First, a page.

Ensuring attachment security in adolescents: as easy as ABC?

Last updated 22 March 2021

Researchers in the USA have examined whether infants of parents receiving the Attachment and Biobehavioral Catch-Up (ABC) intervention1 show improvements in perceived attachment security later in middle childhood. The longitudinal, randomized clinical trial involved 100 children who had been referred to Child Protective Services due to their high risk of maltreatment.

The children and their parents were randomly assigned to receive either the ABC intervention or a control intervention (Developmental Education for Families) during infancy and then follow-up was made at age 9 years. The children of parents who received ABC showed a higher level of attachment security at age 9 years than the children of parents who received the control intervention. Intervening early to promote caregiving quality might, therefore, have long-term effects.

The researchers explain that this brief intervention comprising 10, hour-long sessions might be able to promote attachment security over a long period in children at risk of maltreatment. Further work is now needed to determine the potential mediators of ABC’s effect on attachment security in middle childhood and whether these effects of ABC on long-term attachment security are demonstrated in other high-risk samples.

Referring to:

Zajac, L., Raby, K.L. & Dozier, M. (2019), Sustained effects on attachment security in middle childhood: Results from a randomized clinical trial of the Attachment and Biobehavioral Catch-up (ABC). J. Child Psychol. Psychiatr. doi: 10.111/jcpp.13146.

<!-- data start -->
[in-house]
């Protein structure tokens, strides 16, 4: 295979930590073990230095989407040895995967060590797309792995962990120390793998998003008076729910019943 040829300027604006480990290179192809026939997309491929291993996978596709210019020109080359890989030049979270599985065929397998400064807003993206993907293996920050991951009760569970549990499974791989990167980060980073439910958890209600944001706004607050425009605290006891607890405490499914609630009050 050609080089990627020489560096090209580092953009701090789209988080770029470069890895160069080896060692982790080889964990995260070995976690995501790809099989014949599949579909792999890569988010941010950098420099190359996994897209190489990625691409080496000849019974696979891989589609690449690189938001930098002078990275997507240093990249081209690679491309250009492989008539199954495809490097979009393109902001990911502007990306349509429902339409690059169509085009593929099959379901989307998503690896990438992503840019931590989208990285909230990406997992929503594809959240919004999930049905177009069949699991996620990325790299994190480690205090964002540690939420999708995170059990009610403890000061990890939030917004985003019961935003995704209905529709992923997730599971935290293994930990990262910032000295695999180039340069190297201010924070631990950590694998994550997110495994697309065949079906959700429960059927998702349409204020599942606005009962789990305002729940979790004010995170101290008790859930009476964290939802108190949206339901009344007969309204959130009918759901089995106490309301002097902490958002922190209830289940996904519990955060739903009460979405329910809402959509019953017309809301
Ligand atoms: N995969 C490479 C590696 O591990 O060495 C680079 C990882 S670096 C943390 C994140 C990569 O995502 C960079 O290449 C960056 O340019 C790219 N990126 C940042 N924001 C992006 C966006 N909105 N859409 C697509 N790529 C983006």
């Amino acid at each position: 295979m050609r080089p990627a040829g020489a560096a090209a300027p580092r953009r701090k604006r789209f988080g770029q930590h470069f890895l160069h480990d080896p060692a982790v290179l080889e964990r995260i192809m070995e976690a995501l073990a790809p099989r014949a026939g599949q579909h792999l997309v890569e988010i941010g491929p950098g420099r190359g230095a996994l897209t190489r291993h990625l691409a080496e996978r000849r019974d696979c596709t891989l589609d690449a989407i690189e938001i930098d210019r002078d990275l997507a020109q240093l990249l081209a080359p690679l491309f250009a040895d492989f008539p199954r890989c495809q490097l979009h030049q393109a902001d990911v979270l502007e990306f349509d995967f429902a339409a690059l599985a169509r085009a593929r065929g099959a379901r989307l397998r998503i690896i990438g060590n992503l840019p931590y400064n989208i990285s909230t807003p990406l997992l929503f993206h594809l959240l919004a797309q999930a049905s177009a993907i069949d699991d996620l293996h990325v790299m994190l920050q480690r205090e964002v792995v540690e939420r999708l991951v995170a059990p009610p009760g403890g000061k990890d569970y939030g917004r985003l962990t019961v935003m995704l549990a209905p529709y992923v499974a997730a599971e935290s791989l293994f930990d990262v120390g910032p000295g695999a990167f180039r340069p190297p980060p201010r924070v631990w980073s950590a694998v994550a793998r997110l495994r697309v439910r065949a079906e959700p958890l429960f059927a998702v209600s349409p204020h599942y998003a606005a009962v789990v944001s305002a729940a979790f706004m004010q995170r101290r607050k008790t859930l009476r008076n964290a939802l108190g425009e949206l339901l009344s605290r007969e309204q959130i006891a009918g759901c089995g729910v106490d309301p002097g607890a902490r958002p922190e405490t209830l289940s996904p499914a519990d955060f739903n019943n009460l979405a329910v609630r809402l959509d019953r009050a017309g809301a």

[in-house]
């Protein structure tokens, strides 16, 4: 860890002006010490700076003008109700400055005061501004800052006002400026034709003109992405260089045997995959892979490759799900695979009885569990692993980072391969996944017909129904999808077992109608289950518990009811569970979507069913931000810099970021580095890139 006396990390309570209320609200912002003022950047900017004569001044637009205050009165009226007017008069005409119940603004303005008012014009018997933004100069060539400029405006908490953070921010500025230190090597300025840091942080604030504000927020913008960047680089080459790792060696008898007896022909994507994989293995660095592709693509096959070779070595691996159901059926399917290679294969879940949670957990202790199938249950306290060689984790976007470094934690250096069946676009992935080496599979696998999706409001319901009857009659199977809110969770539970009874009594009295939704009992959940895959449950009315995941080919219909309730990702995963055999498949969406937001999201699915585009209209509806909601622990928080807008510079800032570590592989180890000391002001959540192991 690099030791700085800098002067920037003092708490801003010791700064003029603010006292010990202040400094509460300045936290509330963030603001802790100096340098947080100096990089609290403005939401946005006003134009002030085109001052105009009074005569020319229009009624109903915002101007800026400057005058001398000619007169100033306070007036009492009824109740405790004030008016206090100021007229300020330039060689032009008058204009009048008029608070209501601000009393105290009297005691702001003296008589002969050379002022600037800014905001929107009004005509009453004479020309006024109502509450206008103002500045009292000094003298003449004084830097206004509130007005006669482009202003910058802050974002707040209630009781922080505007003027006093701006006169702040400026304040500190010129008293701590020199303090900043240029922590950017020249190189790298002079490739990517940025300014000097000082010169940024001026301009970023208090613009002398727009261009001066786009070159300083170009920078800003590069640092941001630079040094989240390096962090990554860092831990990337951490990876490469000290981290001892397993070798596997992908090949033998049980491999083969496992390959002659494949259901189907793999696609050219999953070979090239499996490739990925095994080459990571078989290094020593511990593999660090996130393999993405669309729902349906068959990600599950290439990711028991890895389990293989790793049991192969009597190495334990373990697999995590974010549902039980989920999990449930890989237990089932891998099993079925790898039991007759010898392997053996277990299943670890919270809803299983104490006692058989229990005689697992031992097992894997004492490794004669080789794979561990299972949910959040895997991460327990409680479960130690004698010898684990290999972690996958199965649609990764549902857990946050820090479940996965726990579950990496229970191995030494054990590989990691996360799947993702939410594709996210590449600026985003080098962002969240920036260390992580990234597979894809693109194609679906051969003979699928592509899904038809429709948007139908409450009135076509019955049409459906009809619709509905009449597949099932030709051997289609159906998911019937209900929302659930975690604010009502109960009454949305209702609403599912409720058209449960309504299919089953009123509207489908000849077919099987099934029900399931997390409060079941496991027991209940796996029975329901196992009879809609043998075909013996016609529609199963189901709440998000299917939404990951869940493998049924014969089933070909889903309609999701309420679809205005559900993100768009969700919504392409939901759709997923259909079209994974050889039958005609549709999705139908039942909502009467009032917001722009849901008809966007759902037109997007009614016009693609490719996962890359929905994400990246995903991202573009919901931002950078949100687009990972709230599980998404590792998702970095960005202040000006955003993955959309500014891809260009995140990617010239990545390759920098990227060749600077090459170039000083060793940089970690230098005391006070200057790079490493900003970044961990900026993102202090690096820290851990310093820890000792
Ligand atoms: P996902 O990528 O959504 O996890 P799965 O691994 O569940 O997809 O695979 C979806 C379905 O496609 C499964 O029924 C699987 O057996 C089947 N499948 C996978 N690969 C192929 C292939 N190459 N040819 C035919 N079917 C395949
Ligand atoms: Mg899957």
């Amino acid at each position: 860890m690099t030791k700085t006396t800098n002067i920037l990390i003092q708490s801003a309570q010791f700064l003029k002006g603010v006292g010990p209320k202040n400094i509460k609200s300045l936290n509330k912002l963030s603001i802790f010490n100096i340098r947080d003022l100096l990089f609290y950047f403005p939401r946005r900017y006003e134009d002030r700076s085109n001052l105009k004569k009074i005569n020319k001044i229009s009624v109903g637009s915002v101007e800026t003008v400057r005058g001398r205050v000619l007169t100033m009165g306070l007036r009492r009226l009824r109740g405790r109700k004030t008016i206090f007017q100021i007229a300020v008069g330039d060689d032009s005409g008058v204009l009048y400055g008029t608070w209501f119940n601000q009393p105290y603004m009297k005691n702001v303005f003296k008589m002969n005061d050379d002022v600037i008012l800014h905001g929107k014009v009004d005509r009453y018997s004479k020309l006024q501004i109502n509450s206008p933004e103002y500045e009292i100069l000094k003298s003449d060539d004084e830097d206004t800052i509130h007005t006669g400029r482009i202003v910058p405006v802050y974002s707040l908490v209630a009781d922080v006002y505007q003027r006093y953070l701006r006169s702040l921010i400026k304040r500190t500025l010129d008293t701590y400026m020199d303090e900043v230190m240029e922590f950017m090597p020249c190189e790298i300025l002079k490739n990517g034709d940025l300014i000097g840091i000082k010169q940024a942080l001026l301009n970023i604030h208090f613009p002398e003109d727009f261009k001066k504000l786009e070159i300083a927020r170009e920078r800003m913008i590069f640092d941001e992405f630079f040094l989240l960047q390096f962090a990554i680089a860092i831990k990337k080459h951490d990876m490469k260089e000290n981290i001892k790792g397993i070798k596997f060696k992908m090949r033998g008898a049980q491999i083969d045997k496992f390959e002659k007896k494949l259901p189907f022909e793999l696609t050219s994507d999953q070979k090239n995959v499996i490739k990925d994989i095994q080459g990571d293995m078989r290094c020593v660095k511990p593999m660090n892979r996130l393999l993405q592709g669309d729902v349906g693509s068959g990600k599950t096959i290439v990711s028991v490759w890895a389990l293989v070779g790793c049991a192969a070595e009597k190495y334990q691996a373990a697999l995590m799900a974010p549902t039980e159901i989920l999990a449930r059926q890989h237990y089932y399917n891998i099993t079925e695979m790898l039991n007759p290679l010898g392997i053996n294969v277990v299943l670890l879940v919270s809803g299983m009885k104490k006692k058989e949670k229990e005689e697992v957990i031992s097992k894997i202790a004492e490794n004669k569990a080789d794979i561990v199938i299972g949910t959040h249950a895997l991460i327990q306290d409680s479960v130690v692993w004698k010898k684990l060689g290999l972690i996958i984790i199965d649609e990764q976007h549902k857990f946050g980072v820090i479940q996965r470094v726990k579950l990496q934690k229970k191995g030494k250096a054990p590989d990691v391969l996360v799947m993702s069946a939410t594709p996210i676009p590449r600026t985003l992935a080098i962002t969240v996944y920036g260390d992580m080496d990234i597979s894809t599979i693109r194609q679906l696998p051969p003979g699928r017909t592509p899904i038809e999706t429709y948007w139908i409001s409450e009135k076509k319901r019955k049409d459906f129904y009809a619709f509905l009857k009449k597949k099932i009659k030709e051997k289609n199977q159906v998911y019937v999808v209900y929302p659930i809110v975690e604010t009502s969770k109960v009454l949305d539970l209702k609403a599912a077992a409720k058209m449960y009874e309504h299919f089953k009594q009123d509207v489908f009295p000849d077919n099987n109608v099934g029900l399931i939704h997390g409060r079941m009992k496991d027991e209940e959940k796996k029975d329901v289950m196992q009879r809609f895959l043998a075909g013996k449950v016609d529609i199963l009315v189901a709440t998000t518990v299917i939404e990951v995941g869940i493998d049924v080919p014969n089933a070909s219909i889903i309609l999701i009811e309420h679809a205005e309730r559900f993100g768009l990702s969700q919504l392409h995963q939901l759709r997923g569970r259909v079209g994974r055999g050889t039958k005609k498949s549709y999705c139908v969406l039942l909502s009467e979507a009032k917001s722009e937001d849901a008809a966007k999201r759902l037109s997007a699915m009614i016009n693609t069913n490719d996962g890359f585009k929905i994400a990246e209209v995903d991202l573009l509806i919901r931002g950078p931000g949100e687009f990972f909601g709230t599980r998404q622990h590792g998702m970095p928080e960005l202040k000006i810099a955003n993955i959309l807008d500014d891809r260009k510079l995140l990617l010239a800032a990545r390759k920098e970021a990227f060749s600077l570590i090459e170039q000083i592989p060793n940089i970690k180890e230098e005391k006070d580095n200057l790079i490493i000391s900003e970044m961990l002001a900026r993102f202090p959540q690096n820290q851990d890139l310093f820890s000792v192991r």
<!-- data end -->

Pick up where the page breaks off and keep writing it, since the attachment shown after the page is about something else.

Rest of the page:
See also:

Trial name: Intervening Early with Neglected Children. Registry ID: NCT02093052. https://clinicaltrials.gov/ct2/show/NCT02093052?term=dozier&rank=1


Attachment and Biobehavioral Catch-Up (ABC): ABC aims to improve caregiving quality by helping parents provide nurturance when children are distressed, respond in sensitive ways when children are not distressed, and reduce frightening or harsh behaviours. ABC is conducted in the family home and consist of 10, 1-hour long sessions. Across all sessions, “parent coaches” provide instant feedback to reinforce target behaviours, identify examples, and support the parents’ efforts to respond in sensitive and nurturing ways.


1Dozier, M. et al. (2019), Coaching parents of vulnerable infants: The Attachment and Biobehavioral Catch-up approach. New York: Guilford Press.


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Jessica received her MA in Biological Sciences and her DPhil in Neurobehavioural Genetics from the University of Oxford (Magdalen College). After completing her post-doctoral research, she moved into scientific editing and publishing, first working for Spandidos Publications (London, UK) and then moving to Nature Publishing Group. Jessica is now a freelance editor and science writer, and started writing for “The Bridge” in December 2017.

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